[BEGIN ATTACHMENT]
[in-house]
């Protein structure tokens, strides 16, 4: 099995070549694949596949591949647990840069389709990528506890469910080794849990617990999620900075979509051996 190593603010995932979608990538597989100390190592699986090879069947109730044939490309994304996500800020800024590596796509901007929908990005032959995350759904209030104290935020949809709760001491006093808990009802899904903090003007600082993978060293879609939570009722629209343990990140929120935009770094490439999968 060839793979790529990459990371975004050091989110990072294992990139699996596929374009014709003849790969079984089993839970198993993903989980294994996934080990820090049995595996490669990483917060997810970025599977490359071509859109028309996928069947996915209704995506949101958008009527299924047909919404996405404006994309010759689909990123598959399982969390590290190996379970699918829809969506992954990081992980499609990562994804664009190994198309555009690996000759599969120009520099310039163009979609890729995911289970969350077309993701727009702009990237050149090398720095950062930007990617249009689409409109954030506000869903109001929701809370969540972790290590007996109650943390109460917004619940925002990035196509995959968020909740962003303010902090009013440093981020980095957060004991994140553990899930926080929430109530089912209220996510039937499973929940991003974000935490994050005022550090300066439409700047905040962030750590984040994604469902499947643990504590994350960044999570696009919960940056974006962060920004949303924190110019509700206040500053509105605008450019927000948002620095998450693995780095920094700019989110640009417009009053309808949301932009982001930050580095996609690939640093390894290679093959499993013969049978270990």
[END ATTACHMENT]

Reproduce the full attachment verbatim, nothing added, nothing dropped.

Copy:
[in-house]
């Protein structure tokens, strides 16, 4: 099995070549694949596949591949647990840069389709990528506890469910080794849990617990999620900075979509051996 190593603010995932979608990538597989100390190592699986090879069947109730044939490309994304996500800020800024590596796509901007929908990005032959995350759904209030104290935020949809709760001491006093808990009802899904903090003007600082993978060293879609939570009722629209343990990140929120935009770094490439999968 060839793979790529990459990371975004050091989110990072294992990139699996596929374009014709003849790969079984089993839970198993993903989980294994996934080990820090049995595996490669990483917060997810970025599977490359071509859109028309996928069947996915209704995506949101958008009527299924047909919404996405404006994309010759689909990123598959399982969390590290190996379970699918829809969506992954990081992980499609990562994804664009190994198309555009690996000759599969120009520099310039163009979609890729995911289970969350077309993701727009702009990237050149090398720095950062930007990617249009689409409109954030506000869903109001929701809370969540972790290590007996109650943390109460917004619940925002990035196509995959968020909740962003303010902090009013440093981020980095957060004991994140553990899930926080929430109530089912209220996510039937499973929940991003974000935490994050005022550090300066439409700047905040962030750590984040994604469902499947643990504590994350960044999570696009919960940056974006962060920004949303924190110019509700206040500053509105605008450019927000948002620095998450693995780095920094700019989110640009417009009053309808949301932009982001930050580095996609690939640093390894290679093959499993013969049978270990």